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What Is Polio?

Photo of young boy receiving the oral polio vaccine
Photo of young girl receiving a polio vaccine injection

Two types of vaccine protect against polio: oral poliovirus vaccine (OPV) and inactivated poliovirus vaccine (IPV) (given as an injection in the leg or arm, depending on the patient's age).

Polio, or poliomyelitis, is a crippling and potentially deadly infectious disease. It is caused by the poliovirus. The virus spreads from person to person and can invade an infected person’s brain and spinal cord, causing paralysis (can’t move parts of the body).

Symptoms

Most people who get infected with poliovirus (about 72 out of 100) will not have any visible symptoms.

About 1 out of 4 people with poliovirus infection will have flu-like symptoms that may include—

  • Sore throat
  • Fever
  • Tiredness
  • Nausea
  • Headache
  • Stomach pain

These symptoms usually last 2 to 5 days then go away on their own.

A smaller proportion of people with poliovirus infection will develop other more serious symptoms that affect the brain and spinal cord:

  • Paresthesia (feeling of pins and needles in the legs)
  • Meningitis (infection of the covering of the spinal cord and/or brain) occurs in about 1 out of 25 people with poliovirus infection
  • Paralysis (can’t move parts of the body) or weakness in the arms, legs, or both, occurs in about 1 out of 200 people with poliovirus infection

Paralysis is the most severe symptom associated with polio because it can lead to permanent disability and death. Between 2 and 10 out of 100 people who have paralysis from poliovirus infection die because the virus affects the muscles that help them breathe.

Even children who seem to fully recover can develop new muscle pain, weakness, or paralysis as adults, 15 to 40 years later. This is called post-polio syndrome.

Note that "poliomyelitis" (or "polio" for short) is defined as the paralytic disease. So only people with the paralytic infection are considered to have the disease.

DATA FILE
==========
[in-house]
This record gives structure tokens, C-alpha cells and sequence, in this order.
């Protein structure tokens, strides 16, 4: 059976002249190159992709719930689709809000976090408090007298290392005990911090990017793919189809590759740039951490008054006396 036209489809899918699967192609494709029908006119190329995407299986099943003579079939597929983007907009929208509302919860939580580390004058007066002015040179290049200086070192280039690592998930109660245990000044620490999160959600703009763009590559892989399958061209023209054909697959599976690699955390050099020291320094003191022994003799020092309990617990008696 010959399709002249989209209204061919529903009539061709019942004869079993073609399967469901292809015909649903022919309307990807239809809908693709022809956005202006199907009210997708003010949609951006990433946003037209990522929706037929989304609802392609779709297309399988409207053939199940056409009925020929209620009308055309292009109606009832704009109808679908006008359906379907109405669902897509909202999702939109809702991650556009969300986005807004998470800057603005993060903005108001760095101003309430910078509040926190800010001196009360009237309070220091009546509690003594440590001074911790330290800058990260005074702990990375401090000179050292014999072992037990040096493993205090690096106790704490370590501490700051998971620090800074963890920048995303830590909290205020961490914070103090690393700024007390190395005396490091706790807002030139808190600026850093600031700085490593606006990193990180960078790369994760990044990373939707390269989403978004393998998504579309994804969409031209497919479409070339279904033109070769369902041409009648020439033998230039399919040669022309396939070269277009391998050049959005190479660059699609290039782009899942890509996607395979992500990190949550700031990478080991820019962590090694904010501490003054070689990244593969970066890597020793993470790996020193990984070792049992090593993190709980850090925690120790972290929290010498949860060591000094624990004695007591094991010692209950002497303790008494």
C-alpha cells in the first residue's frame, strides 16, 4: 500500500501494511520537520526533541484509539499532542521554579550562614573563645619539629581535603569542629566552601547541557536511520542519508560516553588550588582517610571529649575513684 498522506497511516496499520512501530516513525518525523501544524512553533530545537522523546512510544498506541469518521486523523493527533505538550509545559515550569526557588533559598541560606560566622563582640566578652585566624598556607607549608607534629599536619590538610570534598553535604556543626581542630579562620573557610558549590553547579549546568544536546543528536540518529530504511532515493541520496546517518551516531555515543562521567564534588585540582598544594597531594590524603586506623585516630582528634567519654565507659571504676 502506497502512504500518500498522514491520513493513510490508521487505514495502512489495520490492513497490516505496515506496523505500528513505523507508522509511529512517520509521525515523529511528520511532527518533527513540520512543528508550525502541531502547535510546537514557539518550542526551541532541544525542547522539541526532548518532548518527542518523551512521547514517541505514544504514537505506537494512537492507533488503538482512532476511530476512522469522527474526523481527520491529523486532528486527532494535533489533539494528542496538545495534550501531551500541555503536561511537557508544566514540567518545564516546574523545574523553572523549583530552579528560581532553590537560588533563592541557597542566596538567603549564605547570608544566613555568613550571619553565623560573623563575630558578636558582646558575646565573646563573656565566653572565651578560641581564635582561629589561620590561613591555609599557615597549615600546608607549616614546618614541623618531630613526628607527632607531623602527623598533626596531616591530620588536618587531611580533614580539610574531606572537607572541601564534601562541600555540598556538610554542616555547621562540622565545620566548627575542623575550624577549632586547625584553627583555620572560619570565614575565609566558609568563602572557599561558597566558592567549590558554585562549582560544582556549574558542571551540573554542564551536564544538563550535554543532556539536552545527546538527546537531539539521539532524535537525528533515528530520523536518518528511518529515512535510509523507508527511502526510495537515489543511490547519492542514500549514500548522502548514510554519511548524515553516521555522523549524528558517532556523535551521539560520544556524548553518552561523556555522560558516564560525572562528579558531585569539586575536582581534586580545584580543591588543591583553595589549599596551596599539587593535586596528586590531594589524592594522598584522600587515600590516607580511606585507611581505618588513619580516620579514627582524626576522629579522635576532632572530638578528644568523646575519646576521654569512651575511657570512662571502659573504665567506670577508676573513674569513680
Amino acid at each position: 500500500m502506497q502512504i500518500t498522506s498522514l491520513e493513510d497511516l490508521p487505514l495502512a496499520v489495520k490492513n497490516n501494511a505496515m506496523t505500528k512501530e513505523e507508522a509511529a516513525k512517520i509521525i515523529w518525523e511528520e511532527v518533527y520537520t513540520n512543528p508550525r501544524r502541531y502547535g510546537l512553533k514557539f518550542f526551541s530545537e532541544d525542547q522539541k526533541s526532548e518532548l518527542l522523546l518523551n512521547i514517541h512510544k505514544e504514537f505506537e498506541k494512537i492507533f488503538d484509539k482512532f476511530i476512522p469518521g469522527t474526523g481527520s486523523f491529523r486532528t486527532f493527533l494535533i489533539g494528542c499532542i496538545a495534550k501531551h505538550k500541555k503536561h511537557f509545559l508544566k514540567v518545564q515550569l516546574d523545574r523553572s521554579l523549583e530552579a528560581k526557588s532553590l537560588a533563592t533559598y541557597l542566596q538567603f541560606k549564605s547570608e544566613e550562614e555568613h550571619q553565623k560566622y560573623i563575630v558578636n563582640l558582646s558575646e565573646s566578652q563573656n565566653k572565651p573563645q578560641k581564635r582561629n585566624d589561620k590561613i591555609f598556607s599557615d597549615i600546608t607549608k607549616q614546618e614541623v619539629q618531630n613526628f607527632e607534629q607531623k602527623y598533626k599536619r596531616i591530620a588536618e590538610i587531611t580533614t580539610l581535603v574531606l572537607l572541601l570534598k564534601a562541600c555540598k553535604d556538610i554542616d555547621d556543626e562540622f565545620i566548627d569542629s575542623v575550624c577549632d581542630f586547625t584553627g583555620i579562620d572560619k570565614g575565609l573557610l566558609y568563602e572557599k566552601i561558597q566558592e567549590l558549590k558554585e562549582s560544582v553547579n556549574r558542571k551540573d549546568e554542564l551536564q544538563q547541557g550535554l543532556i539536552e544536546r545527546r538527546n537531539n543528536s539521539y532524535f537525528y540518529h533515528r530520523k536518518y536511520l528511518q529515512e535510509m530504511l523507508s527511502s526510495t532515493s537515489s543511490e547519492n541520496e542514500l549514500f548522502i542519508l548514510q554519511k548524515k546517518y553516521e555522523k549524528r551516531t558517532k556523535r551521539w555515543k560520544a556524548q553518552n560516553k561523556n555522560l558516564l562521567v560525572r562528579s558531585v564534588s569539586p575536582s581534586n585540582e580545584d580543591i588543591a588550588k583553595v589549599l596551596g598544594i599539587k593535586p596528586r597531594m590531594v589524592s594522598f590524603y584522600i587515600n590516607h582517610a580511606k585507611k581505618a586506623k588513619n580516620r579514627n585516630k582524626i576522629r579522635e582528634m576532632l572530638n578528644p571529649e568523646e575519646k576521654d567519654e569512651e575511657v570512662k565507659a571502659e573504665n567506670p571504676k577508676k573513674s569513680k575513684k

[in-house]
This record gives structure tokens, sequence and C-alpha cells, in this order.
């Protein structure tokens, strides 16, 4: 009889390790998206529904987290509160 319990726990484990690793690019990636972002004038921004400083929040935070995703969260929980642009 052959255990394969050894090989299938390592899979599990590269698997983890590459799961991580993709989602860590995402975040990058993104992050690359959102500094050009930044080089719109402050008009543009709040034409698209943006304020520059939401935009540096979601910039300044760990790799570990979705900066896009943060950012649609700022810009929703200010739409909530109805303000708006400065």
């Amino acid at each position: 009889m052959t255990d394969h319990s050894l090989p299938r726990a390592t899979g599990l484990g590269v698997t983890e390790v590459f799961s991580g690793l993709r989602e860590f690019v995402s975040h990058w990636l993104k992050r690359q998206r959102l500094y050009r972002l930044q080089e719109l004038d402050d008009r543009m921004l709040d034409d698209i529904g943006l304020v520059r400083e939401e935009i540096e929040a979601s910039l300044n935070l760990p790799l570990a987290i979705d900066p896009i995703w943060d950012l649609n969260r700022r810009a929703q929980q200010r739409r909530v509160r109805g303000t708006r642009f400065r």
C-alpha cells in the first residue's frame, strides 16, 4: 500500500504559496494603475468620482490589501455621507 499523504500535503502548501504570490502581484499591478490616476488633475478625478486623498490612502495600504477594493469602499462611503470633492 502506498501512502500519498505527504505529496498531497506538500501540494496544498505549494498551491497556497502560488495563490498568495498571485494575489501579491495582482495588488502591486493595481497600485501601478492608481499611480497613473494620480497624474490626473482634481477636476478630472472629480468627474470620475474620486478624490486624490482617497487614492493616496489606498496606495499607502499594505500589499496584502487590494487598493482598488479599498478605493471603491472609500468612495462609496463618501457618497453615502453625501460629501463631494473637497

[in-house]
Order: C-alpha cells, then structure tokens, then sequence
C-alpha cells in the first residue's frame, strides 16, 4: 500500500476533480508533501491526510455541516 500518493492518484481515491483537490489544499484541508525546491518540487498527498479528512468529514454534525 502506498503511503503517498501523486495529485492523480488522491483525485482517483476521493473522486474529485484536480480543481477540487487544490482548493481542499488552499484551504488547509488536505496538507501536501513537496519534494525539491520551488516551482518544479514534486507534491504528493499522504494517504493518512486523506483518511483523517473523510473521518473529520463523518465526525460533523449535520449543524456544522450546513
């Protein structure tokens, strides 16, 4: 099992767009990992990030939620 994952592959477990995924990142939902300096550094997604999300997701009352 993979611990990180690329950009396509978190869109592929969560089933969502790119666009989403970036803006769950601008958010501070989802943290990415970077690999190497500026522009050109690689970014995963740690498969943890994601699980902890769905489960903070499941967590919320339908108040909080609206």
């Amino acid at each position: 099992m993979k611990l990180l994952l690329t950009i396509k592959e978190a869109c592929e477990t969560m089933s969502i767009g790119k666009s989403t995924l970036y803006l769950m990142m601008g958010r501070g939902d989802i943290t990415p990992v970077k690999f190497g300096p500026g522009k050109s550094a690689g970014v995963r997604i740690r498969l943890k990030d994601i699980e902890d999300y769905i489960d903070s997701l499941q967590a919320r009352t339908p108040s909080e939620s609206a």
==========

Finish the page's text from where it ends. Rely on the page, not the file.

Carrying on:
Transmission

Poliovirus only infects humans. It is very contagious and spreads through person-to-person contact. The virus lives in an infected person’s throat and intestines. It enters the body through the mouth and spreads through contact with the feces (poop) of an infected person and, though less common, through droplets from a sneeze or cough. You can get infected with poliovirus if you have feces on your hands and you touch your mouth. Also, you can get infected if you put in your mouth objects like toys that are contaminated with feces (poop).

An infected person may spread the virus to others immediately before and about 1 to 2 weeks after symptoms appear. The virus can live in an infected person’s feces for many weeks. It can contaminate food and water in unsanitary conditions.

People who don’t have symptoms can still pass the virus to others and make them sick.

Prevention

Polio vaccine protects children by preparing their bodies to fight the polio virus. Almost all children (99 children out of 100) who get all the recommended doses of vaccine will be protected from polio.

There are two types of vaccine that can prevent polio: inactivated poliovirus vaccine (IPV) and oral poliovirus vaccine (OPV). Only IPV has been used in the United States since 2000; OPV is still used throughout much of the world.

More About Polio

 
  • Page last reviewed: October 3, 2014
  • Page last updated: October 15, 2014
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